Violence persists in Syria as Annan urges truce compliance

BEIRUT Sun Apr 22, 2012 9:46pm IST

1 of 2. Moroccan Colonel Ahmed Himmiche (C) leader of the first U.N. monitoring team in Syria, arrives back at a hotel in Damascus after returning with his team from a visit to Homs city where there are protests against the regime of Syrian President Bashar al-Assad, April 21, 2012.

Credit: Reuters/Khaled al- Hariri

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BEIRUT (Reuters) - Syrian soldiers stormed a town east of Damascus on Sunday and rebels bombed a military convoy in the north of the country as international mediator Kofi Annan urged both sides to work with an expanding team of U.N. ceasefire monitors.

A small group of unarmed observers has been operating in Syria for a week, overseeing a 10-day-old truce agreement that has curbed some of the violence but failed to bring a complete halt to 13 months of bloodshed.

The U.N. Security Council agreed on Saturday to increase the mission to a 300-strong observer team, part of Annan's plan to halt the killing and launch a political dialogue between President Bashar al-Assad and opponents seeking his downfall.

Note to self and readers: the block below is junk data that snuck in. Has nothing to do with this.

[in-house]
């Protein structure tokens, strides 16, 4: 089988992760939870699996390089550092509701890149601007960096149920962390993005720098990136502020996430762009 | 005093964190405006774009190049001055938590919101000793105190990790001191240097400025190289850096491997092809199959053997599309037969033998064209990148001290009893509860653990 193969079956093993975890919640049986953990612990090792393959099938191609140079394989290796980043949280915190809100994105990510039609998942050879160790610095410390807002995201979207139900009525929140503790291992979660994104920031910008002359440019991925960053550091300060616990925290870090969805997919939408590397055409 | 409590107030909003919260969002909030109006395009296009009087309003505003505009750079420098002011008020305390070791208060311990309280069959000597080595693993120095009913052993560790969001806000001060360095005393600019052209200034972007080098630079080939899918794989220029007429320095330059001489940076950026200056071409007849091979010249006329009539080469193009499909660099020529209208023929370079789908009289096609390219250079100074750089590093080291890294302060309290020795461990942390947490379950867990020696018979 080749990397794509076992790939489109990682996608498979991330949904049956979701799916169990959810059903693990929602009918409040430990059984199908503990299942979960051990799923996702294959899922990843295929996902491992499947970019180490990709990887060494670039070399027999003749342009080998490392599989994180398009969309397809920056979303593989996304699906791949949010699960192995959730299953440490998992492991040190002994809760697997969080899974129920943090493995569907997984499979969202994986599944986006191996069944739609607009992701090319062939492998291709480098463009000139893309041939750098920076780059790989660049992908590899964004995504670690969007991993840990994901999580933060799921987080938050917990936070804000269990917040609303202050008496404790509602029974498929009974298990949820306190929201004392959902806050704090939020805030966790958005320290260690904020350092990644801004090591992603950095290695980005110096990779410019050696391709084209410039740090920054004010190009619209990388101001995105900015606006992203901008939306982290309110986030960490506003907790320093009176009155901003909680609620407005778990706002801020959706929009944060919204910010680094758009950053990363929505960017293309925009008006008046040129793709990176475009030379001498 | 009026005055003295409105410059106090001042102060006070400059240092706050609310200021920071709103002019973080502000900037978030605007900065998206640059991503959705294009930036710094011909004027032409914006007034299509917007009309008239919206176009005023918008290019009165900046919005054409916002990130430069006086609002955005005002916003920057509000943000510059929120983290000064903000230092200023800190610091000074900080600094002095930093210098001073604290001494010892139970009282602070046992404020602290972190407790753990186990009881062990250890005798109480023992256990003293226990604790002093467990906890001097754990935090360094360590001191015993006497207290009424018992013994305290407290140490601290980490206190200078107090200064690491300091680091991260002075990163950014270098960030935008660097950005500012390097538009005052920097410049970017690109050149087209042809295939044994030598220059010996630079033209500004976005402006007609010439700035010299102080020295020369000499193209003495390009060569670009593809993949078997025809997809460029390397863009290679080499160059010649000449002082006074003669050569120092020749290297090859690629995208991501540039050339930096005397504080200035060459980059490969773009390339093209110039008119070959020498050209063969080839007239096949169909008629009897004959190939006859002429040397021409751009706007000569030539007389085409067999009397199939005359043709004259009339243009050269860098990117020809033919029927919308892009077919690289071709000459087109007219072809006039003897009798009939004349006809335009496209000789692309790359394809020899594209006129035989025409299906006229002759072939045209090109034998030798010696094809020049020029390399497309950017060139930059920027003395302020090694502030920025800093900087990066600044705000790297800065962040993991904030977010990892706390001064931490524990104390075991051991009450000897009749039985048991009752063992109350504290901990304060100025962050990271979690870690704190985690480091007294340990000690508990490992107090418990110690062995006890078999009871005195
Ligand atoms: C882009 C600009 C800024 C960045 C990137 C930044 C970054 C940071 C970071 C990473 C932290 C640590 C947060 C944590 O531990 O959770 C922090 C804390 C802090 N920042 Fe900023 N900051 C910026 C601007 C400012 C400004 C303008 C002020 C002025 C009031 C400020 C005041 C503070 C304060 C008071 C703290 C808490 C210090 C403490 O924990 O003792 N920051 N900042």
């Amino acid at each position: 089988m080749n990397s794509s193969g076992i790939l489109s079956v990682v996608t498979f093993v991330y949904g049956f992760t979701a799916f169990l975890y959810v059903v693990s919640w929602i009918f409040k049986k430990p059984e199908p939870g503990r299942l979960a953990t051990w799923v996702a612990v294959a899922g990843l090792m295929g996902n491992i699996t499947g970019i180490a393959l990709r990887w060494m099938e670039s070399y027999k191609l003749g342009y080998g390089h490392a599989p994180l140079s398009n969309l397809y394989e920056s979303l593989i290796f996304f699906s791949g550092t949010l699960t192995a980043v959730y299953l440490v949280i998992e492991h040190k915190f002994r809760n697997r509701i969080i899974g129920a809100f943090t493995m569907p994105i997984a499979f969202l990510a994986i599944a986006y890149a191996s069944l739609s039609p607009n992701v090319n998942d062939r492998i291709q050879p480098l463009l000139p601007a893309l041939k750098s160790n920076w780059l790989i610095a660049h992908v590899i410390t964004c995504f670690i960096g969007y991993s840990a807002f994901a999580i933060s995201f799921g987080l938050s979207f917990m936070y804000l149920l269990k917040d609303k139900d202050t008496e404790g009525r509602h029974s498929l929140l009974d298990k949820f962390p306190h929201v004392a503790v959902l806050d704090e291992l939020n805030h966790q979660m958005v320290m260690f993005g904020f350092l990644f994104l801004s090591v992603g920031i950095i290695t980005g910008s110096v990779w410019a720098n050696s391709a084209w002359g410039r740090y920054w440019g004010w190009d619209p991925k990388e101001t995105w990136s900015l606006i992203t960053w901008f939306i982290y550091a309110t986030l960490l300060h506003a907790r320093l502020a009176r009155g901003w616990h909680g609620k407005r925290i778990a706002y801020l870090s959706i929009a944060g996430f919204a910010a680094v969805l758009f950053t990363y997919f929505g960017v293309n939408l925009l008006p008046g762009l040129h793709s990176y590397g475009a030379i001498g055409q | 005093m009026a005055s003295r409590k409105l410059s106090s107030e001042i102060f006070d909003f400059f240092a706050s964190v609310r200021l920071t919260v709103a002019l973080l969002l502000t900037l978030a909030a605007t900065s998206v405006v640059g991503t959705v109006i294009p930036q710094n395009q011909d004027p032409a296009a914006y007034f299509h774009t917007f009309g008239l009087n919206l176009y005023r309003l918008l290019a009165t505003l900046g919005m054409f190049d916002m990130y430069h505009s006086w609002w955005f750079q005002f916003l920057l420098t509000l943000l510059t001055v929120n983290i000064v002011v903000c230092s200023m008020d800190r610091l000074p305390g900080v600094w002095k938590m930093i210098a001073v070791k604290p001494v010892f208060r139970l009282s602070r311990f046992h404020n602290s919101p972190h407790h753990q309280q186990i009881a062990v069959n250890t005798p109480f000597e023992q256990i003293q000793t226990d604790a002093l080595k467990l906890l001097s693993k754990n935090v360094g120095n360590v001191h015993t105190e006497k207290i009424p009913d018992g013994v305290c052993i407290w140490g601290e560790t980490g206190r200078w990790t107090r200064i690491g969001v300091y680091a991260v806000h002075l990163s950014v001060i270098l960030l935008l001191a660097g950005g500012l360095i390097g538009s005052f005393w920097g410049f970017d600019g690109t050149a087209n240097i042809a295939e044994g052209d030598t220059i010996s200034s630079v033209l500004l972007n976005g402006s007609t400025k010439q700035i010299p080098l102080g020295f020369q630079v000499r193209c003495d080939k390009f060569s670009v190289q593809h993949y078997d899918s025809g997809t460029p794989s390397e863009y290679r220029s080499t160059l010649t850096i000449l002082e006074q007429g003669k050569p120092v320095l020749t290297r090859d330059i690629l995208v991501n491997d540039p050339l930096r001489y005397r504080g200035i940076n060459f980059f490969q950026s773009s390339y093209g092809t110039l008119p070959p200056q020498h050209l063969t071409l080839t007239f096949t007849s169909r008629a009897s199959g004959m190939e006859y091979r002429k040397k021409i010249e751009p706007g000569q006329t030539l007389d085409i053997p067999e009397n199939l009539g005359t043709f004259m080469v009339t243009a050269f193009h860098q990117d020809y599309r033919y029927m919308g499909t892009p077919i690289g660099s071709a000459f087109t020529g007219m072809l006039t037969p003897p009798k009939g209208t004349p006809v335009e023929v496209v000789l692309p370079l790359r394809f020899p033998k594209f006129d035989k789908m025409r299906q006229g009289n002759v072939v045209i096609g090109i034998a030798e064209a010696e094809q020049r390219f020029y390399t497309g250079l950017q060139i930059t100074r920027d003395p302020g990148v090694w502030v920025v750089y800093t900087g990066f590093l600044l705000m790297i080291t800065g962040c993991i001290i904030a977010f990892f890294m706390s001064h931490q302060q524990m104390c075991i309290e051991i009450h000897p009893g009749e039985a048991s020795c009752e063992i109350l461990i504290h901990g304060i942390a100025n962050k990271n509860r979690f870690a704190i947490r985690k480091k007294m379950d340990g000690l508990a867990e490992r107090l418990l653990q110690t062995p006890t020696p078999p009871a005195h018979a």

Annan said the council's decision was a "pivotal moment in the stabilisation of the country" after more than a year of turmoil in which more than 9,000 people have been killed.

In a statement, the former U.N. secretary-general called on both Syrian government forces and opposition fighters to put down their weapons and consolidate the ceasefire accord.

"The government in particular must desist from the use of heavy weapons and, as it has committed, withdraw such weapons and armed units from population centres," Annan said.

Assad's adversaries say his forces have continued shelling opposition strongholds in violation of the truce, while authorities say "terrorist armed groups" have kept up a campaign of bombings against government targets.

On Sunday a group of monitors visited the central city of Hama and nearby town of Rastan. Internet video footage which activists said was filmed in Rastan showed observers walking through the town accompanied by rebel fighters.